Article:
bee colony collapse

Why Hysteria in Government Could Make Bee Colony Collapse Worse

For some time, rumors of a dreaded “beepocalypse” have been buzzing around our country. According to an article originally posted on WatchDog.org, these rumors were born based on the apparent decline in bee populations across the United States and the world. While this seem like a small problem to some, it is important to keep in mind the part honey bees play in helping our way of life – bees are responsible for pollinating food crops, helping to sustain agriculture and horticulture across the globe.

Whether or not the claims of a decrease in honey bee population are true, concerns have reached the ears of government officials. Being quick to act, one solution has been proposed is to place strict regulation on the use of insecticides like neonicotinoids. Neonicotinoids are believed to be the number one killer of bee colonies and may be behind the mysterious “Colony Collapse Disorder.” Many countries have already banned these substances, and the United States is quickly moving to follow suit.

While regulation on such harmful chemicals may seem beneficial, according to Angela Logomasini of Competitive Enterprise Institute, it may actually do more harm than good. According to a study recently put out by the Institute, a ban on neonicotinoids and other chemicals like it will lead people to using even more toxic substances to get the job done. Logomasini also quotes a 2010 study done by United Nations that showed that factors such as disease, parasites, and the queen bee’s overall health have more to do with the population decline than any chemical substances or insecticides.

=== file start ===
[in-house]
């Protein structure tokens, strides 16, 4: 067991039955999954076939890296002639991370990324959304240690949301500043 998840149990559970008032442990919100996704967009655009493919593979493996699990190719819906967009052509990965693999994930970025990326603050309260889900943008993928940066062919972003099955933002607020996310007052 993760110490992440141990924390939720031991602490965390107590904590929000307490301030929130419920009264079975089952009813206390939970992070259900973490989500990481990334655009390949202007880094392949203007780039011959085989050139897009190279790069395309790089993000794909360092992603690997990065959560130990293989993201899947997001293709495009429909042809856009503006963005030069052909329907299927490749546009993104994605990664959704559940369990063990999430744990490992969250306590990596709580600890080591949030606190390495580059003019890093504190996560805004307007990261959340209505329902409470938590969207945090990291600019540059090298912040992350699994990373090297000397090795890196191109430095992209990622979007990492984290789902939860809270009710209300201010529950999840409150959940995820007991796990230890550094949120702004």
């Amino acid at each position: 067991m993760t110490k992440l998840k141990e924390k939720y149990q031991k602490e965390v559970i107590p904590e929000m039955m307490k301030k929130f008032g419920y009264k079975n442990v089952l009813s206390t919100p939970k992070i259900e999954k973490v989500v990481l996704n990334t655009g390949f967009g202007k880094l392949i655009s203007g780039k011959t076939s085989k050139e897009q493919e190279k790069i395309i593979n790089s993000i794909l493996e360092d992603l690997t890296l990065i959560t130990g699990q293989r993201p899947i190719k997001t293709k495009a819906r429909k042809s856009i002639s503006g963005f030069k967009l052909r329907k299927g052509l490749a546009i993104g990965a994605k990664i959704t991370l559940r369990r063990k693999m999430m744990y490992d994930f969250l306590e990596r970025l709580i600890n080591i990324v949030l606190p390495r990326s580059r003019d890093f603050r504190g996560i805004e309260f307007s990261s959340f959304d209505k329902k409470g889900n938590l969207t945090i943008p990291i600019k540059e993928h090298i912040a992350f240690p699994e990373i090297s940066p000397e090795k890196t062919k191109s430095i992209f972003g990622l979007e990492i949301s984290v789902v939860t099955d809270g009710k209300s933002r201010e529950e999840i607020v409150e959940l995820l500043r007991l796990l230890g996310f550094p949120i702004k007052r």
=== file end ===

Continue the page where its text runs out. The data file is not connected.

It is also important to keep in mind that Colony Collapse Disorder, or CCD, is not a new phenomenon – instances of CCD have been reported for hundreds of years and cases have occurred prior to the existence of pesticides such as neonicotinoids. A report by the United States Department of Agriculture, or USDA, has made mention of at least three widespread CCD occurrences, taking place in 1860, 1920, and 1960, all of which occurred before the introductions of neonicotinoids.

Although the decline in populations and buzzword “beepocalypse” may have the masses believing honey bees are almost extinct, this is far from the truth. Although the decline in population mostly affects Europe and the United States, bee population has actually increased worldwide. According to the WatchDog.com article and a United Nations FOA statistic, bee populations have increased from 50 million in 1961 to almost 80 million in 2013 – this is a 60 percent increase worldwide.

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